Rainwater harvesting is a simple process of collecting and storing rainwater that falls on a catchment surface for re use. Typically this requires a storage unit and a means to convey the captured rainwater to where it is required.
Rainwater harvesting is becoming more popular, increasingly the public are becoming interested in water scarcity around the world driving this change in attitude towards water. Although rainwater cannot replace your mains water completely, it can replace enough to substantially lower your water bills. If filtered properly, harvested rainwater can be used in gardening, washing decking or patios, as water to flush the toilet, for farm use, car washing and for laundry. It is actually better than mains water for garden use as the water is soft.
Although it’s fine to use rainwater for all of these uses, due to bacteria and other possible contaminants it should not be used for potable use or bathing.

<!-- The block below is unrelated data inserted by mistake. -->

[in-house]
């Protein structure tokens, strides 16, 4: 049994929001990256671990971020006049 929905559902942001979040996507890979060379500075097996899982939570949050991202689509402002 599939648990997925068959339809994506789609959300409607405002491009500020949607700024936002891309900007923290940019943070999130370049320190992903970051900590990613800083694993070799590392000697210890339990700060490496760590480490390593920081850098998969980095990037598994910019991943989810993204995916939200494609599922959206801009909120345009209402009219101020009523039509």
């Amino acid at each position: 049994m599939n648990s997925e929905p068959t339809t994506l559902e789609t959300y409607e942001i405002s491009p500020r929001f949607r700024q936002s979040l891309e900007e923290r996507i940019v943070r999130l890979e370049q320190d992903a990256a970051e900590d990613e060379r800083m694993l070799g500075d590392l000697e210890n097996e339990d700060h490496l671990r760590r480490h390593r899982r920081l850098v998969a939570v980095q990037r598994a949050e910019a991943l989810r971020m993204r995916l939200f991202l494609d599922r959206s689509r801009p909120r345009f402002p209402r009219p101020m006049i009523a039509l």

Freeflush supply all the components that you will need to set up a rainwater harvesting system in your home, place of work, or in any other location. You can either buy these components separately or together in a ‘complete kit’. If you prefer the first option, we have separate pages for all of the components which you need, including filters and diverters, water butts, and pumps. We also sell a range of rainwater harvesting accessories, including valves, taps, water butt treatment/cleaner/freshener, and pipe linking kits.
In most rainwater harvesting systems, water flows from the roof of a building down a drainpipe, which is usually referred to as a downpipe. A small fitting known as a diverter is inserted into a space drilled out of the downpipe, and this pipe is connected to a container known as a water butt. It is in the water butt that the rainwater is stored. Once the water butt is full, no more water will pass along the diverter, meaning that the butt can never overflow.
In most but not all systems, a pump is required to get the water from the butt to the point of use. This pump can be stored inside the butt (submersible pump) or outside of it (non-submersible pump). A filter needs to be fitted somewhere in this setup. It may be located on the downpipe, in the diverter, or somewhere else. This removes contaminants such as leaves and other organic debris.